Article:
(NaturalNews) A recent study conducted by researchers at The Ohio State University Comprehensive Cancer Center has found that practicing yoga helped to alleviate inflammation and fatigue among breast cancer survivors.
Published in the Journal of Clinical Oncology, the study was a randomized, controlled clinical trial which involved 200 breast cancer survivors who were yoga novices and who had completed all breast cancer treatments before the study commenced. The ladies were aged from 27 to 76 and were followed for a period of five years.
This study was significant as it was the largest known randomized controlled one which actually looked at biological measures, in particular the measurement of proteins in the bloodstream which were indicative of inflammation, other than just surveying the subjects.
The ladies took part in formal small-group yoga sessions for 12 weeks, two times per week. They were also encouraged to practice yoga at home. After three months, those who practiced yoga, when compared to the non-yoga group, experienced an average reduction in fatigue of 41 percent, while the levels of their three inflammatory markers fell by an average of 12 percent. Vitality also improved about 12 percent. In addition, those who did yoga reported being able to sleep better.
Significantly, the more yoga the women engaged in, the more their conditions improved - vitality went up further, while depressive symptoms, fatigue and inflammation decreased further.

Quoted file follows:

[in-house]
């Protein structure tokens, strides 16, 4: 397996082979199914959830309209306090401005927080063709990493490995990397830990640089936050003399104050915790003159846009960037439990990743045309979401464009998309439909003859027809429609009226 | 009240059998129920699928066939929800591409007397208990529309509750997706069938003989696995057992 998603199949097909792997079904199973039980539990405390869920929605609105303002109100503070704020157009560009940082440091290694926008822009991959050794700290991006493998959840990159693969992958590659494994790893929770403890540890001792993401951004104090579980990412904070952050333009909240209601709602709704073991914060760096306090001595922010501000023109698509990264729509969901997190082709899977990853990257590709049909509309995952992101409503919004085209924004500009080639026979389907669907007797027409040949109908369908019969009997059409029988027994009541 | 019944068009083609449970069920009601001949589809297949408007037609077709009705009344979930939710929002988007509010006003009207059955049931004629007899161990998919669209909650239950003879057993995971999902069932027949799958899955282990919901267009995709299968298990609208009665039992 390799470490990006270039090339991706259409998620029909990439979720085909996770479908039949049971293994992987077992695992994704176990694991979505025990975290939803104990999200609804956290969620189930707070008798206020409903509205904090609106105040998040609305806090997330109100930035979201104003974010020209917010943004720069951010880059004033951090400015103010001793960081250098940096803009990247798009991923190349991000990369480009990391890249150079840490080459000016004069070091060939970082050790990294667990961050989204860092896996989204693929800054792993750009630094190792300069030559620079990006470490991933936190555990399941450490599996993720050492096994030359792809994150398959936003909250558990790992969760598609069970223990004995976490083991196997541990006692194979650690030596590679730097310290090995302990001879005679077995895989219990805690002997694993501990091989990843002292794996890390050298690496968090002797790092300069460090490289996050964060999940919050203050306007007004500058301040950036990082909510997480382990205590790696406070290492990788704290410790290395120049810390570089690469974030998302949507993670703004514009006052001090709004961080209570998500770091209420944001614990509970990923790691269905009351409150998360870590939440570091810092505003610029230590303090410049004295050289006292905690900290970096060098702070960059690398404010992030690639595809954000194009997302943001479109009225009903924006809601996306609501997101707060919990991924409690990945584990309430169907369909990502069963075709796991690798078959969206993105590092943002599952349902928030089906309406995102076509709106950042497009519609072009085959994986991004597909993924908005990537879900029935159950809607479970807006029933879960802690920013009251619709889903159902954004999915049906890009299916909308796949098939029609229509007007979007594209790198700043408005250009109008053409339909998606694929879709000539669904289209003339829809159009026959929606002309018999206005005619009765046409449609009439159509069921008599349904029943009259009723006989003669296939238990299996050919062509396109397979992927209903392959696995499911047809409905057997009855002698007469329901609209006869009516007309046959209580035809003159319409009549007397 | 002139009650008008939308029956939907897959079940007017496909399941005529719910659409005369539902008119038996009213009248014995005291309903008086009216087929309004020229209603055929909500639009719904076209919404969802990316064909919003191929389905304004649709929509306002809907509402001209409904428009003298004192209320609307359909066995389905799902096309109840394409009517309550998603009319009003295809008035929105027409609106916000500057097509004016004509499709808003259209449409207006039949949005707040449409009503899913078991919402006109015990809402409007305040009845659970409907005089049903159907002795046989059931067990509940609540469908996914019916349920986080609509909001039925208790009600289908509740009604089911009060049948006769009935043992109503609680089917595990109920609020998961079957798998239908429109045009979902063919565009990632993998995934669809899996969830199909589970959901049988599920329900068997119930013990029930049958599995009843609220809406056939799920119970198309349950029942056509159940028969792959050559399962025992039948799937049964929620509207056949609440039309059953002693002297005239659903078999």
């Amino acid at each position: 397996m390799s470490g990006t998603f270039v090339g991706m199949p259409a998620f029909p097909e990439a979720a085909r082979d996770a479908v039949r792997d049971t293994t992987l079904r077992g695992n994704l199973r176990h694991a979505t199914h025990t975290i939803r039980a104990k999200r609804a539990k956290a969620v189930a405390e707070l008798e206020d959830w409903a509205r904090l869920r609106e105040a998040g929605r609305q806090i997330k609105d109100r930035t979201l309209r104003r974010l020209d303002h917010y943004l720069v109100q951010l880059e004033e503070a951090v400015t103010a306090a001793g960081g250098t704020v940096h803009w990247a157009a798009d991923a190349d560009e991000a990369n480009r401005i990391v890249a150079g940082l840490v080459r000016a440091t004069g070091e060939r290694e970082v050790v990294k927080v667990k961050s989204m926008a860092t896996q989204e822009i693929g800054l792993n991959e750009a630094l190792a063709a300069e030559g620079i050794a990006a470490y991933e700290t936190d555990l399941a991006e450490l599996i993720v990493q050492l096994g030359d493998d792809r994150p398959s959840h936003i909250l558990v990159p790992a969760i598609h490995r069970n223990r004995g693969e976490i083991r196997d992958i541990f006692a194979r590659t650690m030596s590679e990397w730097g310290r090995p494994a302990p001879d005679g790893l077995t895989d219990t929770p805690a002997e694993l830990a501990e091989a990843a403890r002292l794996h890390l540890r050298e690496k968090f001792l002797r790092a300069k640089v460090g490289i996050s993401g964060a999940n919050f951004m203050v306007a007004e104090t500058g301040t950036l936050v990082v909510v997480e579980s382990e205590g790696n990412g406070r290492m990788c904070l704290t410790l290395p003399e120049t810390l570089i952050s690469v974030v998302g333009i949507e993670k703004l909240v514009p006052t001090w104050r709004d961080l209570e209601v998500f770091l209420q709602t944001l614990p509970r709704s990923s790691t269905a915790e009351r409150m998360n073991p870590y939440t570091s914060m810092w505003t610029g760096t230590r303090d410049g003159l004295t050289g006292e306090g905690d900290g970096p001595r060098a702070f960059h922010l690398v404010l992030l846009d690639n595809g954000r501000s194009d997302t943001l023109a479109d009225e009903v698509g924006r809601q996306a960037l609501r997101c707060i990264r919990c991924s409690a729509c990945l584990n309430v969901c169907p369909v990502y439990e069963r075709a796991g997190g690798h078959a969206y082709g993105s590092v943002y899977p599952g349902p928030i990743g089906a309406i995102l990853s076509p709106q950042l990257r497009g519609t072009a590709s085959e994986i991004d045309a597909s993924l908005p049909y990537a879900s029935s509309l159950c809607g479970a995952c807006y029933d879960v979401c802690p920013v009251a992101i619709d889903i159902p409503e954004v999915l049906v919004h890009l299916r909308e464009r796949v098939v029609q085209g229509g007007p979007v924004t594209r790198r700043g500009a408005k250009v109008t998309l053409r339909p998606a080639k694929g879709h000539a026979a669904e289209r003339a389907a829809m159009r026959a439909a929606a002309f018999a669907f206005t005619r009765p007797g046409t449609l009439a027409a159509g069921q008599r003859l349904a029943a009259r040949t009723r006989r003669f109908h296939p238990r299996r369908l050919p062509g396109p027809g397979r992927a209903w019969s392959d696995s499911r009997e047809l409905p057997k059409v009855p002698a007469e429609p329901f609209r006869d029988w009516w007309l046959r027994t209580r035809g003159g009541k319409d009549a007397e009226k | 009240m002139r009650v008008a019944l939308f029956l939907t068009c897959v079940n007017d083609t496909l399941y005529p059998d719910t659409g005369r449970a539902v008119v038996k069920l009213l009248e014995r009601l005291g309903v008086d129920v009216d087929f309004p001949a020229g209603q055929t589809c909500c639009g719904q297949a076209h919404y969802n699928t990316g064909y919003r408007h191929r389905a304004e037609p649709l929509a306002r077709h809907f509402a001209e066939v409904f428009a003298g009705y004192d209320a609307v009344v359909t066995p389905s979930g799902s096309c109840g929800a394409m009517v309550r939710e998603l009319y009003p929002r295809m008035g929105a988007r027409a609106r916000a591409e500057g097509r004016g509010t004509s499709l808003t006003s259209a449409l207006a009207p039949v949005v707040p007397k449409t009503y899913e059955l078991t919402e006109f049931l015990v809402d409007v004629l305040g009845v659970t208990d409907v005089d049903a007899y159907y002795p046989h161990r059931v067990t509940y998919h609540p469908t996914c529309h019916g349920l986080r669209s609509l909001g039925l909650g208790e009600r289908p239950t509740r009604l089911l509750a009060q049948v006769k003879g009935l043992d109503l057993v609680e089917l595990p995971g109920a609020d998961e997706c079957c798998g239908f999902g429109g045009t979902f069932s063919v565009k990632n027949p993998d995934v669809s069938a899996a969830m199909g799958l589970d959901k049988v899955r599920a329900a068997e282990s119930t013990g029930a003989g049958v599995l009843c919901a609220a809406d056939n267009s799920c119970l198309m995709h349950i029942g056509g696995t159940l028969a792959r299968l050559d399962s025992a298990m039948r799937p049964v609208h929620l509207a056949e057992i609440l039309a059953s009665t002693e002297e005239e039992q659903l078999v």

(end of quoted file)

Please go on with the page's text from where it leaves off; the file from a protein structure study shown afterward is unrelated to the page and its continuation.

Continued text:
Another three months later - meaning at the six-month point of the study - it was found that the women who had earlier formally practiced yoga experienced up to 20 percent reduction in inflammation and 57 percent reduction in fatigue levels as compared to those who did not engage in yoga. In other words, the benefits of yoga continued even after formal yoga sessions had ceased.
The researchers zoomed in on breast cancer survivors due to the draining treatments they go through, which can be debilitating. They also deliberately chose a diversified group of breast cancer survivors, in terms of their stages of disease and treatments received, so that the results of their study can be broadly applied to all cancer survivors.
Non-cancer survivors can also enjoy reduced inflammation and fatigue through yoga
Could these benefits of yoga also extend to persons other than cancer survivors? The researchers thought so, saying that their findings could easily be generalized to other persons with fatigue and inflammatory issues.
Indeed, a 2010 study conducted by the same researchers and published in Psychosomatic Medicine had shown that women who regularly practiced yoga exhibited lower levels of inflammation in their bodies - specifically, they had lower levels of the cytokine interleukin-6 (IL-6) in their bloodstreams.
Further, even when these women experienced stressful life situations, they had smaller elevations in their inflammation levels as compared to the women who did not engage in yoga.
These findings on the health benefits of yoga are particularly useful considering chronic inflammation is linked to a wide variety of ailments, including arthritis, cardiovascular disease, diabetes, and cancer itself. Furthermore, when properly carried out, yoga does not have any adverse side effects.